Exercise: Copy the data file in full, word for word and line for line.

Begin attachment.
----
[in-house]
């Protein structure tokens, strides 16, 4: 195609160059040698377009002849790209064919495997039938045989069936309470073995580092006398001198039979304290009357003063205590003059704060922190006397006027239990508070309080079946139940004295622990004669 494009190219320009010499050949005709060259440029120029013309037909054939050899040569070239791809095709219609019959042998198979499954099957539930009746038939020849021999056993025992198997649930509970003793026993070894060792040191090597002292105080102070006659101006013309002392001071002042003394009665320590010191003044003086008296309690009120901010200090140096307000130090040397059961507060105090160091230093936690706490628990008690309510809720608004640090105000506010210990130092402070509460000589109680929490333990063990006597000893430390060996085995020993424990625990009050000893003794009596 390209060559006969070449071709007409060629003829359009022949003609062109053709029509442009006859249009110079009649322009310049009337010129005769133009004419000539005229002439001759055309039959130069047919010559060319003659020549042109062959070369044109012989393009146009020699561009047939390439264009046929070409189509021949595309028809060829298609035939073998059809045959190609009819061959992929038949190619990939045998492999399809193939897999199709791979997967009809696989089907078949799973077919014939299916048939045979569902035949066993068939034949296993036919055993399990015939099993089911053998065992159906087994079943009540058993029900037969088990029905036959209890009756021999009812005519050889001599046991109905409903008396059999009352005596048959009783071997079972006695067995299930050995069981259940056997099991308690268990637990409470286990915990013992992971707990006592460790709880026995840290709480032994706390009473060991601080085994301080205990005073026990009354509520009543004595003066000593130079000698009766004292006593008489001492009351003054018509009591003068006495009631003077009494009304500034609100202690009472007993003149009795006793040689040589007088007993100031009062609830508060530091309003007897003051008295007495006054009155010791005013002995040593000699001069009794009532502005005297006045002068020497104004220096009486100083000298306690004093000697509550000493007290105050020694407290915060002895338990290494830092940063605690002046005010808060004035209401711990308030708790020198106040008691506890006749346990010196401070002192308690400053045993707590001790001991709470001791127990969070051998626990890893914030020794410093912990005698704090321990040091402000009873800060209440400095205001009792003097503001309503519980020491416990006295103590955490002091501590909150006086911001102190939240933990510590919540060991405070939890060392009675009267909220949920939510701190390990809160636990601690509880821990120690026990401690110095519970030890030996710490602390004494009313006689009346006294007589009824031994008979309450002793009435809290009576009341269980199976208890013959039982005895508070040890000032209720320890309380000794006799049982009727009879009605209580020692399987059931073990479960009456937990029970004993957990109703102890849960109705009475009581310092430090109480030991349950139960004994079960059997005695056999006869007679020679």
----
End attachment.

[in-house]
């Protein structure tokens, strides 16, 4: 195609160059040698377009002849790209064919495997039938045989069936309470073995580092006398001198039979304290009357003063205590003059704060922190006397006027239990508070309080079946139940004295622990004669 494009190219320009010499050949005709060259440029120029013309037909054939050899040569070239791809095709219609019959042998198979499954099957539930009746038939020849021999056993025992198997649930509970003793026993070894060792040191090597002292105080102070006659101006013309002392001071002042003394009665320590010191003044003086008296309690009120901010200090140096307000130090040397059961507060105090160091230093936690706490628990008690309510809720608004640090105000506010210990130092402070509460000589109680929490333990063990006597000893430390060996085995020993424990625990009050000893003794009596 390209060559006969070449071709007409060629003829359009022949003609062109053709029509442009006859249009110079009649322009310049009337010129005769133009004419000539005229002439001759055309039959130069047919010559060319003659020549042109062959070369044109012989393009146009020699561009047939390439264009046929070409189509021949595309028809060829298609035939073998059809045959190609009819061959992929038949190619990939045998492999399809193939897999199709791979997967009809696989089907078949799973077919014939299916048939045979569902035949066993068939034949296993036919055993399990015939099993089911053998065992159906087994079943009540058993029900037969088990029905036959209890009756021999009812005519050889001599046991109905409903008396059999009352005596048959009783071997079972006695067995299930050995069981259940056997099991308690268990637990409470286990915990013992992971707990006592460790709880026995840290709480032994706390009473060991601080085994301080205990005073026990009354509520009543004595003066000593130079000698009766004292006593008489001492009351003054018509009591003068006495009631003077009494009304500034609100202690009472007993003149009795006793040689040589007088007993100031009062609830508060530091309003007897003051008295007495006054009155010791005013002995040593000699001069009794009532502005005297006045002068020497104004220096009486100083000298306690004093000697509550000493007290105050020694407290915060002895338990290494830092940063605690002046005010808060004035209401711990308030708790020198106040008691506890006749346990010196401070002192308690400053045993707590001790001991709470001791127990969070051998626990890893914030020794410093912990005698704090321990040091402000009873800060209440400095205001009792003097503001309503519980020491416990006295103590955490002091501590909150006086911001102190939240933990510590919540060991405070939890060392009675009267909220949920939510701190390990809160636990601690509880821990120690026990401690110095519970030890030996710490602390004494009313006689009346006294007589009824031994008979309450002793009435809290009576009341269980199976208890013959039982005895508070040890000032209720320890309380000794006799049982009727009879009605209580020692399987059931073990479960009456937990029970004993957990109703102890849960109705009475009581310092430090109480030991349950139960004994079960059997005695056999006869007679020679």